Monday, 1 June 2015

Our last day in this great place

Oh, what a day! We woke to brilliant blue skies and warm air. The latter reminded us that we were on the south coast of Iceland which is influenced by the North Atlantic Drift- a current of warm water originating off Florida as the Gulf Stream. It is what keeps northern Europe and Iceland MUCH warmer that they should be if you just look at latitude.

So today we were headed for the iconic Westmann Islands. They got their name from the fact that when the Norse came west to Iceland, they would stop off in Ireland to take slaves on their way. The "west men" were the slaves from Ireland.

Our first close look at the Westmann Islands was of Surtsey (Island of Surt). Your faithfully blogger is old enough to remember the big news of the birth of Surtsey in 1963. From the North Atlantic rose explosive columns of smoke and ash and together with the molten lava, grew quite quickly into the island we see today. Since then (only a little over 50 years ago- a geological blink of the eye) the island has been eroded somewhat by the sea and is somewhat smaller than it used to be. Perhaps it may end up as a pinnacle of hard rock sticking out of the ocean (as we saw around the islands). Remarkably Surtsey looks like it's been there for millions of years!

From Surtsey, we had great views of the mainland and the Eyjafjallajokull glacier. The volcano associated with the glacier erupted a few years ago and caused a major disruption in trans-Atlantic air traffic because of the ash put up into the air and atmosphere. Here it is to the right in this image.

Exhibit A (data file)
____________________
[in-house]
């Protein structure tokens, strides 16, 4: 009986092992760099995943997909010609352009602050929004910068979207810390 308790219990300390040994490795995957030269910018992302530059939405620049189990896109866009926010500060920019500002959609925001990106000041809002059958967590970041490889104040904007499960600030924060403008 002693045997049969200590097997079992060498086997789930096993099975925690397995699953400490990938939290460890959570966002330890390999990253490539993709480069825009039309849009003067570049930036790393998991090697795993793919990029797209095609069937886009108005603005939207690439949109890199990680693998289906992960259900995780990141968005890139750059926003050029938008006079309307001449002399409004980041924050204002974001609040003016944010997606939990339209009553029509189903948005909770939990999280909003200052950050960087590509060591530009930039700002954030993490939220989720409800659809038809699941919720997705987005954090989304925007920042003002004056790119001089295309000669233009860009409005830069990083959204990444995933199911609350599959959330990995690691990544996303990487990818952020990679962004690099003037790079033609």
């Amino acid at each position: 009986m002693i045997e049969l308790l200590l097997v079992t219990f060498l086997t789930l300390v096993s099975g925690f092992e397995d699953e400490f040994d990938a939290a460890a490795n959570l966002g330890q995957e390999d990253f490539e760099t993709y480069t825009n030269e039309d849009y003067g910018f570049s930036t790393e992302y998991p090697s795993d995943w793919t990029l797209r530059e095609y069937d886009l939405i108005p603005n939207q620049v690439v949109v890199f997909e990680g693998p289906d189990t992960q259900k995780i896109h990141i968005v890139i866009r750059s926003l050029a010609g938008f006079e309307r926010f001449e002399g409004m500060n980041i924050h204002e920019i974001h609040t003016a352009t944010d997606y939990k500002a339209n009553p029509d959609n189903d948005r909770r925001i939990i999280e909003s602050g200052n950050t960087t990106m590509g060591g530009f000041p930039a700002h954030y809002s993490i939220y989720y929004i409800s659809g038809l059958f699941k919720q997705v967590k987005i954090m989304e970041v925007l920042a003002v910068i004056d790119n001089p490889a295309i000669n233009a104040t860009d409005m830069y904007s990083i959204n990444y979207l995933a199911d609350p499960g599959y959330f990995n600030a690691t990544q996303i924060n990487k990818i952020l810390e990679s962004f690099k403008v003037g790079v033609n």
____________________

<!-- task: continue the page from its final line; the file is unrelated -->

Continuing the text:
As we arrived to Surtsey, we were very lucky to see a pod of Orcas (Killer Whales). Close to the Orcas was a Humpback Whale and we were pretty sure that the Orcas were hunting the whale.

After Surtsey we cruised to Home Island- Haemaey- the largest in the Westmann Island archipelago, and the most populated. We had several opportunities to see the island via bus, walking or from a small cruise boat. A strong theme on Haemaey is the eruption that occurred in 1973. This destroyed 300 houses in the town, dumped millions of tonnes of ash over the rest of the town. Houses were buried half way up the walls and the town grave yard was inundated. However, you would never know the ash had been there!

On the walking tour we climbed up the volcano that was created in the 1973 eruption (see the red mountain in this image). It was thrilling to stand on new land, only a few decades old!

In the eruption museum, one of the houses that was buried in ash has been excavated. The museum was brand new, beautifully designed and very sophisticated.

There is a tradition in the Westmann Islands for hunting puffins using a net called a fleygur as dipicted here on the side of a building.

As this is the last day of our Iceland circumnavigation, here is a commemorative image of our great Expedition Team! Hi everyone!!!